Body and Soul

From Alasdair MacIntyre’s Dependent Rational Animals. Speaking of Aristotle’s many commentators:

“They have underestimated the importance of the fact that our bodies are animal bodies with the identity and continuities of animal bodies. Other commentators have understood this. And it was his reading not only of Aristotle, but also of Ibn Rushd’s commentary that led Aquinas to assert: ‘Since the soul is part of the body of a human being, the soul is not the whole human being and my soul is not I” (Commentary on Paul’s First Letter to the Corinthians XV, 1, 11; note also that Aquinas, unlike most moderns, often refers to nonhuman animas as ‘other animals’). This is a lesson that those of us who identify ourselves as contemporary Aristotelians may need to relearn, perhaps from those phenomenological investigations that enabled Merleau-Ponty also to conclude that I am my body.”

This passage struck me for two reasons. The first is the host of assumptions that are challenged by that one line from Aquinas. That line alone troubles all sorts of commonly held misconceptions regarding the theological anthropology of the medieval Christian tradition. Misconceptions held both by those inside and outside of the tradition.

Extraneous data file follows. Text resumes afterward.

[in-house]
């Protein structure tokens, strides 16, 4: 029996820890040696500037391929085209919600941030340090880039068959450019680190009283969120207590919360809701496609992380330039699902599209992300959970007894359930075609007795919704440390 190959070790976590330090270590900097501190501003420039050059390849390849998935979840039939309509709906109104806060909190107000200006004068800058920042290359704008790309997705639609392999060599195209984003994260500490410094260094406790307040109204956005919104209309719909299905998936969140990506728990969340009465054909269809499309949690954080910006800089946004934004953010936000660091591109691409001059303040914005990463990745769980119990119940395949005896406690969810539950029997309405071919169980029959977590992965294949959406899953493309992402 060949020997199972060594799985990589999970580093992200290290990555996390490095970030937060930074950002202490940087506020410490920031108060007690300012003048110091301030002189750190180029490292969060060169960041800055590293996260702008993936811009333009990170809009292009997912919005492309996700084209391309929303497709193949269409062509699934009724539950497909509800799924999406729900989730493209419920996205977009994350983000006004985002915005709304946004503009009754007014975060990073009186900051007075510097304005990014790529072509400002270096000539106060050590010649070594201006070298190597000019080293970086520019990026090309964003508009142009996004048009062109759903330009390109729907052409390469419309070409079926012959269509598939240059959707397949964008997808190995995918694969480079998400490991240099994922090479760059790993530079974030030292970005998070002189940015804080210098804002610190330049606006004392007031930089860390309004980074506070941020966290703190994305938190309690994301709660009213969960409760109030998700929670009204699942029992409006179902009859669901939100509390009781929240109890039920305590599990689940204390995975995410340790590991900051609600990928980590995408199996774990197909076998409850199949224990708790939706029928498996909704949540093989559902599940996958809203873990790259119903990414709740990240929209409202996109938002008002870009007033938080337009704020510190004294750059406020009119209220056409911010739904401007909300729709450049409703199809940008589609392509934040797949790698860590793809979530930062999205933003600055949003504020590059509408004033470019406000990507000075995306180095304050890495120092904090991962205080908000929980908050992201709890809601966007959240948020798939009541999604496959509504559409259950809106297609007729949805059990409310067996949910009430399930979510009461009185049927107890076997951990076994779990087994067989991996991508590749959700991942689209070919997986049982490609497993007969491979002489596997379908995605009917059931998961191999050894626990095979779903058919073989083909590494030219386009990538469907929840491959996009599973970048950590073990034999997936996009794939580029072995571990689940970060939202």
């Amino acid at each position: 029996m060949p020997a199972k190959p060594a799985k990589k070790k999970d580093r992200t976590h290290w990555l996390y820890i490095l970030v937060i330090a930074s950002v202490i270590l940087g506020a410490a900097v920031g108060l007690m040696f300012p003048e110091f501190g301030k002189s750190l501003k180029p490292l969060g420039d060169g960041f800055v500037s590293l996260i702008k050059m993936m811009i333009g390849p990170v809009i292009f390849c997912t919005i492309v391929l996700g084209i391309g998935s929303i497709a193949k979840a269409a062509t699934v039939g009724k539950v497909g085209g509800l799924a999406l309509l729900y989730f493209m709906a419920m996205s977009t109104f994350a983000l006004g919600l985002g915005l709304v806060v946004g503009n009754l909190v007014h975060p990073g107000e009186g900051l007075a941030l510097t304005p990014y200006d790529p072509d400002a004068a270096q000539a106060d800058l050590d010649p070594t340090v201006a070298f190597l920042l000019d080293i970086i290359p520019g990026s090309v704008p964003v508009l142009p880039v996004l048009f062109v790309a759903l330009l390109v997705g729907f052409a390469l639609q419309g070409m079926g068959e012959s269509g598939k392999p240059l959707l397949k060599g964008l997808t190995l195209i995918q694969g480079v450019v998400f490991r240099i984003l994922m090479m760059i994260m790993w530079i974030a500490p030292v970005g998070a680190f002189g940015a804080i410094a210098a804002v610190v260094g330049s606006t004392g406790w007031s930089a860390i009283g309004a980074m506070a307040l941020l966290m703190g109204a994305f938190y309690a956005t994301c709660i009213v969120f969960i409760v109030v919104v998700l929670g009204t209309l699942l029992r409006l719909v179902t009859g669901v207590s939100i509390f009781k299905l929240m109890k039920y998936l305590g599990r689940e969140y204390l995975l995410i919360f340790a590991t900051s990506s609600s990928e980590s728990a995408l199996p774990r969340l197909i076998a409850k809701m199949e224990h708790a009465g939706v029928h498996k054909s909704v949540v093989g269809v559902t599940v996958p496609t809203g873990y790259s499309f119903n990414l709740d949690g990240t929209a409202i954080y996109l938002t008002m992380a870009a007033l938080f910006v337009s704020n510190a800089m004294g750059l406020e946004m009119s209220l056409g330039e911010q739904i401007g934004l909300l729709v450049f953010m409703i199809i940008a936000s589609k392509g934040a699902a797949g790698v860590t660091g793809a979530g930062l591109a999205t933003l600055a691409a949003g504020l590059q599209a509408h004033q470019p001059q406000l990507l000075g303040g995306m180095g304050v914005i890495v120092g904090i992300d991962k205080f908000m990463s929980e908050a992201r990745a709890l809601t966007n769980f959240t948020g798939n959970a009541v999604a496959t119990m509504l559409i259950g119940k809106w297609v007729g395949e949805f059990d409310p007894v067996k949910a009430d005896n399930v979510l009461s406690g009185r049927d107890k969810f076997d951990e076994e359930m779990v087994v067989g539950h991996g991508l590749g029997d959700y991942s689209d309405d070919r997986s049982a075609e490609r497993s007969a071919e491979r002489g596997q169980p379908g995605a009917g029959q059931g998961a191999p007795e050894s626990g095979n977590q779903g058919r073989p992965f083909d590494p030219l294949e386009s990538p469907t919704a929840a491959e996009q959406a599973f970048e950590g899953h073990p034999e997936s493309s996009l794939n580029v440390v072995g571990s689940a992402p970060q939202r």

The second, of course, is MacIntyre’s recommendation of Merleau-Ponty and his investigations of the body’s role in structuring experience. Seconded.

What’s Wrong with the News

Reading After Virtue, more than a few years ago now, was an important milestone in my intellectual journey.  Its author, moral philosopher Alasdair MacIntyre, has remained an influence on my thinking ever since.  In the pages of Prospect, John Cornwell recently reflected on a lecture MacIntyre delivered about our ongoing economic troubles.  In doing so, Cornwell offers a useful, and not uncritical, overview of MacIntyre’s career and the trajectory of his thought.  There are some interesting, and to my mind, compelling observations in Cornwell’s synopsis including the following: